A MEXICAN wave of serious southern development money is building as the Gold Coast begins a $6 billion construction industry boom.
Several major Sydney and Melbourne companies admit to spying on potential development estates in southeast Queensland, with the Gold Coast a key spot as the interstate residential property markets reach their peak.
The key drivers are affordability as the Glitter Strip works its way out of the GFC, the positive vibe about jobs growth with the Commonwealth Games and the council removing bureaucratic red tape for planning applications.
“It’s the Mexicans that are coming – there is a renewed interest from Sydney and Melbourne investors in the Coast,” said Villawood Properties executive director Tony Johnson, pictured below.
The Melbourne-based company which has just received council approval for a $500 million residential estate on an 89ha site next to the heavy and light rail at Helensvale has land banked 20,000 allotments on the Coast since the Global Financial Crisis.
Villawood has 70 per cent of its business in its home State but the potential is for the Coast to to provide 30 per cent of its investment portfolio.
Mr Johnson said interstate developers and building companies were moving to the Coast as the Sydney property market peaked and Melbourne had only small room for growth.
A “tidal wave of buyers” were looking to invest, including cashed-up Baby Boomers, immigrants and families frustrated by spending $500,000 for a block of land in Sydney’s west where they face an hour-and-a-half commute to work.
“It’s a joke,” Mr Johnson said, when comparing the western Sydney market to his Helensvale plot within 300 metres of the Pacific Motorway and rail link.
The latest data on the development industry shows:
- City Planning estimates more than $6 billion of actual buildings on its books which includes mega projects like Jewel, the Pacific Fair upgrade, the Coomera Town Centre and four tower Ruby project.
- The number of building applications so far this year already totals 1469 which compares to 9998 in 2015. Only 3215 were received three years ago.
- 15 major projects are due to the 2018 Commonwealth Games with that infrastructure to costed at $950 million and the event itself expected to inject $2 billion into the local economy.
- Some suburbs like Southport and Ashmore have recorded average median growth in the past 12 months of 11 per cent and 10 per cent with market forecasts suggesting the increases will “continue up to 2018 and beyond”.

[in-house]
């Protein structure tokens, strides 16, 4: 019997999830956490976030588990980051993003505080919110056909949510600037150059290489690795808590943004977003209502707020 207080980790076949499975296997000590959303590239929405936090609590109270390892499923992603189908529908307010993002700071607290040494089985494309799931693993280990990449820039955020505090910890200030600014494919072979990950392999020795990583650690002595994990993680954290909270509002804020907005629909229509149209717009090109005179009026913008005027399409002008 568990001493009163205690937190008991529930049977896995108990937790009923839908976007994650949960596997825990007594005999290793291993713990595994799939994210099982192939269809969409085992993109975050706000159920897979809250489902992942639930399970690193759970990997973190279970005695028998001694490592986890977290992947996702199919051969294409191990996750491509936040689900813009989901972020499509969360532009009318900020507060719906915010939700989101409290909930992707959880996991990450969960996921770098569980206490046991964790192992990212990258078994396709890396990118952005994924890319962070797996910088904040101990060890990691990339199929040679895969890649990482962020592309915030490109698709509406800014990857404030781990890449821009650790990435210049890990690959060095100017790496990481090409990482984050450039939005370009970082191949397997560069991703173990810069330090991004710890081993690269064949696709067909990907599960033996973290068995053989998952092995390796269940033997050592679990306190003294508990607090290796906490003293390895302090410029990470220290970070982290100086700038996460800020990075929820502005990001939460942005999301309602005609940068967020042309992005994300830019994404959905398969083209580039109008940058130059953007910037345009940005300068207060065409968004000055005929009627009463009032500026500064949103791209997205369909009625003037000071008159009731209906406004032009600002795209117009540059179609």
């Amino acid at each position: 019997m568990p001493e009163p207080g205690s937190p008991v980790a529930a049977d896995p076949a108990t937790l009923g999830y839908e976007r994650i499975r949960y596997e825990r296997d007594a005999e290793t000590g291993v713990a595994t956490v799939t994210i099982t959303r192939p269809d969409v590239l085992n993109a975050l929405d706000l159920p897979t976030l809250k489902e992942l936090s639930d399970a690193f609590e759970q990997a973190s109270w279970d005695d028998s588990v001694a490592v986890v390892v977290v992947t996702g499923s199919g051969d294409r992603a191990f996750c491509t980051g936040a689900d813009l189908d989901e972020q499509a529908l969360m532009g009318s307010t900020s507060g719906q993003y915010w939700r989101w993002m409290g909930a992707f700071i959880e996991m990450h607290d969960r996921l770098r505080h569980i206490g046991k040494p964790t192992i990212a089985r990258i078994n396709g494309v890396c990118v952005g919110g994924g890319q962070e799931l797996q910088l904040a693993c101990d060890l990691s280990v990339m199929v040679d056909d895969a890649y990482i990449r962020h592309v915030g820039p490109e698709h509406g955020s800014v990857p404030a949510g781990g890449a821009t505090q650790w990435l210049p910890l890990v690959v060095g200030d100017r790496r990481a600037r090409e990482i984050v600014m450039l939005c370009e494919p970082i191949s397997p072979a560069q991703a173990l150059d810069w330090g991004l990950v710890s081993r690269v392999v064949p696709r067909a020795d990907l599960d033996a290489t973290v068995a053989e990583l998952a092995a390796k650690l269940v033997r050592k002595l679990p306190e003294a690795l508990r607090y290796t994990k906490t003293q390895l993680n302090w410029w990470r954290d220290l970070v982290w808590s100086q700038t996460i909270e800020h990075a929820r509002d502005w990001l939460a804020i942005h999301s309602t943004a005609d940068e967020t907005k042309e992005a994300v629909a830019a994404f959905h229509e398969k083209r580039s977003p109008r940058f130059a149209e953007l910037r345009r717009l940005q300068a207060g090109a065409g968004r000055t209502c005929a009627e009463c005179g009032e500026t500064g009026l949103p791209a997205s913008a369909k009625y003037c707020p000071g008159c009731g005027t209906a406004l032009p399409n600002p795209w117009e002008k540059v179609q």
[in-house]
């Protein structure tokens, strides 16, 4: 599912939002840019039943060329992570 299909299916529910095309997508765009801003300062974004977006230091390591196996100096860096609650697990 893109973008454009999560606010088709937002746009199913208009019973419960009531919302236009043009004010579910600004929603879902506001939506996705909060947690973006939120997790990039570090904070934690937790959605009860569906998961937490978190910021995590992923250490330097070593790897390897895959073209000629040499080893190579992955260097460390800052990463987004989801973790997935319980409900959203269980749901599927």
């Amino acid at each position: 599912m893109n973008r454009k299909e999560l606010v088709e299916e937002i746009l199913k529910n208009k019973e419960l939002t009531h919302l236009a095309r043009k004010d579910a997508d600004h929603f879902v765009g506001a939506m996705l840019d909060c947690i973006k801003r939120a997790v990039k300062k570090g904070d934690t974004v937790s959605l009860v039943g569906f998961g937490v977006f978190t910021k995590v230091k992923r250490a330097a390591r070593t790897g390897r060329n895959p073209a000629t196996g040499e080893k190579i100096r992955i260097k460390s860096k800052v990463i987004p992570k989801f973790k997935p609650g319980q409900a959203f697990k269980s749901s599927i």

- The final quarter of 2015 recorded the highest sales rate for new apartments since mid-2008 with some of this older stock being picked up by buyers.
Council planning committee chairman Cameron Caldwell said he believed the interstate-driven boom was not just about building super towers.
“High rises and land subdivisions (particularly in the north) are seen by southern investors as being important,” he said.
Sydney-based developer William O’Dwyer who, with his Ralan Group is planning the Ruby project at the old Paradise Resort site, admits to being caught up in the positive vibe about the Games.
“The thing that attracted me was obviously the upcoming Commonwealth Games … the ingredients for growth on the Gold Coast are better than they have ever been,” Mr O’Dwyer said.
Choice Homes marketing manager Ben Peasley said the Queensland-based company noticed a turnaround as their Pimpama work took off after the Games’ announcement.
“Pre-Games every builder on the Gold Coast was suffering. We were building up to 800 homes a year here in the first year before the GFC,” Mr Peasley said.
“Our numbers were down to 152 pre-Games. We’re doing 500 homes on the Coast this year.”
At Pimpama, where between three to four homes a week are built by the company, the mantra among developers in the northern corridor is “a new home built a day for the next 22 years”.
Research by Masters Builders Queensland deputy director Paul Bidwell shows room for growth on the Gold Coast in terms of regional building approvals enjoying year-on-year an 8.1 per cent increase behind “Greater Brisbane” (29.1 per cent) and the Sunshine Coast (36 per cent).
In terms of business performance the Gold Coast, after strong growth between September and December last year, has slightly dipped but the forecast for both turnover and profit by June will top last year’s highs.
Compared to State-wide figures on setbacks for the industry, the city on average has more available land, lower infrastructure charges, better interest rates and infrastructure charges.
The region, unlike central and northern Queensland centres, recorded a positive change in total employment of 16,800 in the past 12 months.
Master Builders deputy executive director Paul Bidwell said the latest ABS statistics showed building activity across the State had reached a record high of more than 18 per cent in 2015.
“The large number of approvals in the pipeline means that we expect to see these elevated levels continue through to 2016,” Mr Bidwell said.
Mr Johnson, from Villawood, sees much of that future building occurring on the Coast and in the wider Brisbane area and singles out Gold Coast City and Logan councils for being supportive of projects.
“I was that scared of the Gold Coast 10 years ago. They were anti-development. Coming up here four years ago, I was downright depressed,” he said.
“Several of the (new) councillors, I think they are very smart people.
“I listened to the Mayor Tom Tate (at a seminar), I was impressed by what he said.
“They are very proactive and can see they need and encourage quality development.”
Published by Paul Weston and Andrew Potts in the Gold Coast Bulletin: Saturday April 23 2016